Asking ‘How?’ vs. ‘Why?’

What I Wish I Had Learned in J-School

Caroline Smith
Nov 9, 2013 · 2 min read

I’m currently reading Tricks of the Trade: How to Think About Your Research While You’re Doing It, a wonderful book by American sociologist Howard S. Becker.

As I pursue a career in design research, I’m constantly surprised by how much overlap there is with journalism and how I wish I had been exposed to formal research methodologies as a journalist. I believe students’ exposure to each field could only strengthen their understanding and ability to parse and accurately report information.

For example, Becker writes about how changing an interview question from “Why?” to “How?” will get people to talk without asking for justification. In journalism school, we were taught the 5-W’s (who, what, when, where, why and how) but not when to use each. Becker explains:

“I first understood that “how” was better than “why” as a result of doing field research. When I interviewed people, asking them why they did something invariably provoked a defensive response. If I asked someone why he or she had done some particular thing I was interested in, the poor interviewee understood my question as a request for a justification, for a good and sufficient reason for the action I was inquiring about.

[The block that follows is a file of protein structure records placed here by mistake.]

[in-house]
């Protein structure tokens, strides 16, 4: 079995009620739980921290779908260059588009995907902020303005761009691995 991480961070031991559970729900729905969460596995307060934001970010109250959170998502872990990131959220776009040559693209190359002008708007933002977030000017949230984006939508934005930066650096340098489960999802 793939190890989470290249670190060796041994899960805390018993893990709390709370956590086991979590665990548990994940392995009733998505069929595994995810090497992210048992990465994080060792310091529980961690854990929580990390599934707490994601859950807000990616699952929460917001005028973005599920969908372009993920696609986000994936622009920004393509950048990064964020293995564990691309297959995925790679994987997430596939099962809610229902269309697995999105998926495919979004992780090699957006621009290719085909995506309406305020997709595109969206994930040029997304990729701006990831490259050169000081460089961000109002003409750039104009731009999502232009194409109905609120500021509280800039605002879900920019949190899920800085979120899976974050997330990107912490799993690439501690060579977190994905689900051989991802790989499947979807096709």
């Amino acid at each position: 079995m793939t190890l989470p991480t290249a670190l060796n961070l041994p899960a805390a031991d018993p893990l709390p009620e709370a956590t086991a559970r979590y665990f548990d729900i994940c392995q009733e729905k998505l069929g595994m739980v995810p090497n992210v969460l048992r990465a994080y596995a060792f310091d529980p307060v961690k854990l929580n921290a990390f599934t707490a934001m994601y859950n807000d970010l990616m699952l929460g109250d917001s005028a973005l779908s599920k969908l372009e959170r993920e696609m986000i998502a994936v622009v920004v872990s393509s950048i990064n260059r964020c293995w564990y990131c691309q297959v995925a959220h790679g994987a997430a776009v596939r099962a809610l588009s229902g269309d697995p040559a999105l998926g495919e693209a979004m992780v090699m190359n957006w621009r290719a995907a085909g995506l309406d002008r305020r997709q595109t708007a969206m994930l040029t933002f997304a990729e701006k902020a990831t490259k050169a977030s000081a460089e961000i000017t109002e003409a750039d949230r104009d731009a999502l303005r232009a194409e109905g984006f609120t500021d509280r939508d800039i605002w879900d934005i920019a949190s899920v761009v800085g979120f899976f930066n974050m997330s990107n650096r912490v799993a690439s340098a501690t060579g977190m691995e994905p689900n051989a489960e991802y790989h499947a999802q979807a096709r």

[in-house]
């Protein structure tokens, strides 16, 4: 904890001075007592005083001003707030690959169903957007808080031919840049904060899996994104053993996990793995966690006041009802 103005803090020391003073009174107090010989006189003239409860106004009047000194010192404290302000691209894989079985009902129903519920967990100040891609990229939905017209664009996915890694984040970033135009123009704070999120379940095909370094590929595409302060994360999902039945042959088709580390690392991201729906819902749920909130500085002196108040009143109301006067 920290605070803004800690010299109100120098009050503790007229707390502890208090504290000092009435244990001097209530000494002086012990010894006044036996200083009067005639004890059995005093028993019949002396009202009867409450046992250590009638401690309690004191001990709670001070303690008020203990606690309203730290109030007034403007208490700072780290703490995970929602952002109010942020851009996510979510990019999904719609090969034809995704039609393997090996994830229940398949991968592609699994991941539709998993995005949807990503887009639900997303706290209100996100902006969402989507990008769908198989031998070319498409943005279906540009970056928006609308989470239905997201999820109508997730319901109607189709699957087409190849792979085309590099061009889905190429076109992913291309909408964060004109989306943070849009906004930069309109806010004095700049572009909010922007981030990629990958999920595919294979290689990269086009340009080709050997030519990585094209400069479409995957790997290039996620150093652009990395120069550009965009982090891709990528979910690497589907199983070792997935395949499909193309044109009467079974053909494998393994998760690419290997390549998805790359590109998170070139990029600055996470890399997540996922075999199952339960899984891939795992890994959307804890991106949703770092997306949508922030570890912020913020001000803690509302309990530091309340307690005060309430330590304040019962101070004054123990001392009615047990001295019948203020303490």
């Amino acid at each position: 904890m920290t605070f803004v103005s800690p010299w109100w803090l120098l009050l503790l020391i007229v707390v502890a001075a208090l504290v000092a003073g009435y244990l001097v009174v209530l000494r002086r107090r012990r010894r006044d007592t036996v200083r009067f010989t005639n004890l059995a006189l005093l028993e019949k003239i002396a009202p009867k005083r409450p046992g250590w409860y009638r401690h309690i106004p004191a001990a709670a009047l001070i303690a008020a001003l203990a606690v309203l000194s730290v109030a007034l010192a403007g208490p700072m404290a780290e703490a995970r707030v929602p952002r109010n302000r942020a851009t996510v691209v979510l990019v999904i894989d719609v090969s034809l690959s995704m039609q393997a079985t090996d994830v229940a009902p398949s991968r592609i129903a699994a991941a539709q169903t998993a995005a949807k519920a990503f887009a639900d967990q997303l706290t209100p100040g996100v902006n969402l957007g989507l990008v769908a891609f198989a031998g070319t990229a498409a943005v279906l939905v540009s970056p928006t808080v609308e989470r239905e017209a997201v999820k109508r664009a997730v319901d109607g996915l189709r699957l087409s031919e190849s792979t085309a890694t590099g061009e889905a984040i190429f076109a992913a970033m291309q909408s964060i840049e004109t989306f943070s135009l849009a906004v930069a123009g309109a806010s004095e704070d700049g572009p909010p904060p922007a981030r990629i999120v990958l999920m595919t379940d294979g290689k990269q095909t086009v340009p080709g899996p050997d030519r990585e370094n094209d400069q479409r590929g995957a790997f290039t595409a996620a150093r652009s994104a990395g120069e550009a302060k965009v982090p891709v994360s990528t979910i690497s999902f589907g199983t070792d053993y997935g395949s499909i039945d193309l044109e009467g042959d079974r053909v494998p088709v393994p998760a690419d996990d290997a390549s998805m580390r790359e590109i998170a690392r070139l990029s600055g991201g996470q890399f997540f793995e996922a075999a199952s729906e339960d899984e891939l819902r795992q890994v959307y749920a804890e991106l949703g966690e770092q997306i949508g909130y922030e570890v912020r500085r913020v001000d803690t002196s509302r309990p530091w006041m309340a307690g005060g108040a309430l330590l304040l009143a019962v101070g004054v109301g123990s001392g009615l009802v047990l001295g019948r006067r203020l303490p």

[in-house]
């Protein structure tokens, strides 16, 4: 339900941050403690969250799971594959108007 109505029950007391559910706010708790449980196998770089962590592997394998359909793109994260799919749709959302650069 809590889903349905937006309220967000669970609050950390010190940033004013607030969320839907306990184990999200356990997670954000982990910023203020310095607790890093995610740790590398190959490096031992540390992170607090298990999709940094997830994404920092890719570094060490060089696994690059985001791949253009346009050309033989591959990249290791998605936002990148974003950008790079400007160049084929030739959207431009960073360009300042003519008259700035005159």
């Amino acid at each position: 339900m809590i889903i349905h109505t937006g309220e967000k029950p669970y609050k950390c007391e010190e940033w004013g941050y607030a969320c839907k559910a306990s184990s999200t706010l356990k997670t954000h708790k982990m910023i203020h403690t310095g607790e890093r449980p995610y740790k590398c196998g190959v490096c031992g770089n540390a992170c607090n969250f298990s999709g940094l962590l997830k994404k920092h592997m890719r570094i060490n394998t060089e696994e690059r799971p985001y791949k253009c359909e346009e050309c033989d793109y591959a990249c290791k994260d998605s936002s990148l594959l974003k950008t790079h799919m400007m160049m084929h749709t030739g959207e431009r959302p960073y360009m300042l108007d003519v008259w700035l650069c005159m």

When, on the other hand, I asked how something had happened—”How did you happen to go into that line of work?”—my questions ‘worked’ well. People answered at length, told me stories filled with informative detail, gave accounts that included not only their reasons for whatever they had done, but also he actions of others that had contributed to the outcome I was inquiring about.

“How” questions gave people more leeway, were less constraining, invited them to answer in any way that suited them, to tell a story that included whatever they thought the story ought to include in order to make sense. As a result, they invited people to include what they thought was important to the story, whether I had thought of it or not.”

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